“There are some communities in this province where it’s been traditionally hard to recruit any doctor at all, or when we recruit there’s so many ongoing vacancies that it’s just not stable. Those are good places to hire nurse practitioners to supplement the health care and, as necessary, refer patients with more complex family practice needs to the nearest family physician,” he said.

The NLMA has been side-by-side with the government for years now in supporting greater use of primary health care teams for family medicine, with groups of highly skilled professionals working collaboratively in one area or another.

Thompson said there is still a lot of work to be done if the province wants to establish these teams as a norm, and do more to meet health care needs where they exist.

 

Recruitment and retention

From April 1 to mid-December 2017, the Nova Scotia Health Authority recruited 92 doctors and still had 60 or more vacancies at the end of the year, as a result of physician retirements and other issues.

The Telegram sought similar numbers for this province. According to the Department of Health, there are 99 vacancies (39 being general practitioners/family physicians), even after recruitment of 95 doctors in 2017.

As of the last count, from April 2017, the NLMA had 1,271 practising members. The next official count will be done this April, after the deadline for membership dues in mid-February. The Telegram was told the association had 53 practising doctors join and 80 leave the association in 2017.

Differences in numbers continue to challenge the public’s ability to understand what is happening in the Newfoundland and Labrador health care system.

The province is above the national average for physicians practising per capita, but that does not necessarily mean higher costs for physician services — something relevant to upcoming negotiations between the NLMA and the government.

 

Can’t get no (satisfaction)

Department of Health staff stated recruitment and retention is complex and there have been efforts to improve results for Newfoundland and Labrador through the expansion of the Memorial University of Newfoundland medical school class size (from 60 students to 80), having dedicated recruiter positions in health authorities, and bursaries and bonuses for difficult-to-fill positions.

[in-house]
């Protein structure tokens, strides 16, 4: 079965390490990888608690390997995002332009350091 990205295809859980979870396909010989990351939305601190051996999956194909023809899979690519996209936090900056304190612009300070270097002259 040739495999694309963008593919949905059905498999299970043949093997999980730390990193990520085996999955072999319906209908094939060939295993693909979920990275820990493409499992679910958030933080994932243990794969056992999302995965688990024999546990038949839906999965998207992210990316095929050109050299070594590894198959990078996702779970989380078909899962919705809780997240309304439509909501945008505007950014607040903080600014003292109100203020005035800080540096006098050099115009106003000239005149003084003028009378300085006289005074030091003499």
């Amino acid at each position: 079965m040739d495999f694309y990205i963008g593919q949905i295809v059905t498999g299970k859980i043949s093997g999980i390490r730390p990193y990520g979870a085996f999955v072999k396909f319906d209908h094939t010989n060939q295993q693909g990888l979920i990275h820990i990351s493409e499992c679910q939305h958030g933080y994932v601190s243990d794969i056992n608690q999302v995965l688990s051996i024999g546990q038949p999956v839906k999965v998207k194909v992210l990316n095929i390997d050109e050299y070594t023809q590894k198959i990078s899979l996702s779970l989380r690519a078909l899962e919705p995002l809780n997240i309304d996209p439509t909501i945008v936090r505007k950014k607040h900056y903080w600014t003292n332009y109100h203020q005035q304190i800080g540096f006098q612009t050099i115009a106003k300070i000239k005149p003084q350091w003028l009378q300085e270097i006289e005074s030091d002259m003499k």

Rural positions are more likely to be salaried, to guarantee a certain level of income.

But the province is still losing on doctor recruitment to the rest of Canada, Thompson said. International recruits are often quick to move on, and seats in the MUN medical school do not necessarily equal new doctors for Newfoundland and Labrador.

The Canadian Medical Association’s physician workforce survey in 2017 included questions on doctor satisfaction and plans for the next couple of years. The percentage of established doctors from this province who said in response that they were “satisfied” or “very satisfied” with their professional lives was lower than anywhere else in Canada.

Looking ahead, 14.3 per cent of responding doctors in this province said they plan to relocate to another Canadian province or territory within the next couple of years. The only other double-digit response in that category was from Saskatchewan, at 10.3 per cent.

 

Changing demands

Even if all other factors magically held steady, changing demographics and changing demands for service would result in an overall increasing need for the services provided by general practitioners.

An aging population, with additional public health challenges — such as diabetes rates, obesity, smoking and lack of exercise — is leading to an increasing number of complex cases coming through the doors of the standard family practice.

There are longer periods of time with family doctors for each visit, references to specialists and return visits. The same doctor may see fewer patients per day, without any drop in productivity.

Compared to doctors historically, Thompson said, doctors of today are also more likely to require family time, having child-care responsibilities and other demands, in addition to their work. And more doctors are aware of the personal health benefits of a proper work-life balance — vacation time, not accepting suddenly extended hours on a regular basis, not working through weekends or taking calls at all hours.

Statistics available through the CMA show the work put in by doctors in this province comes in just above the Canadian average, for direct patient care hours per week.

As far as could be determined, the province does not have any across-the-board demand for doctors, but the ongoing supply and demand is unclear.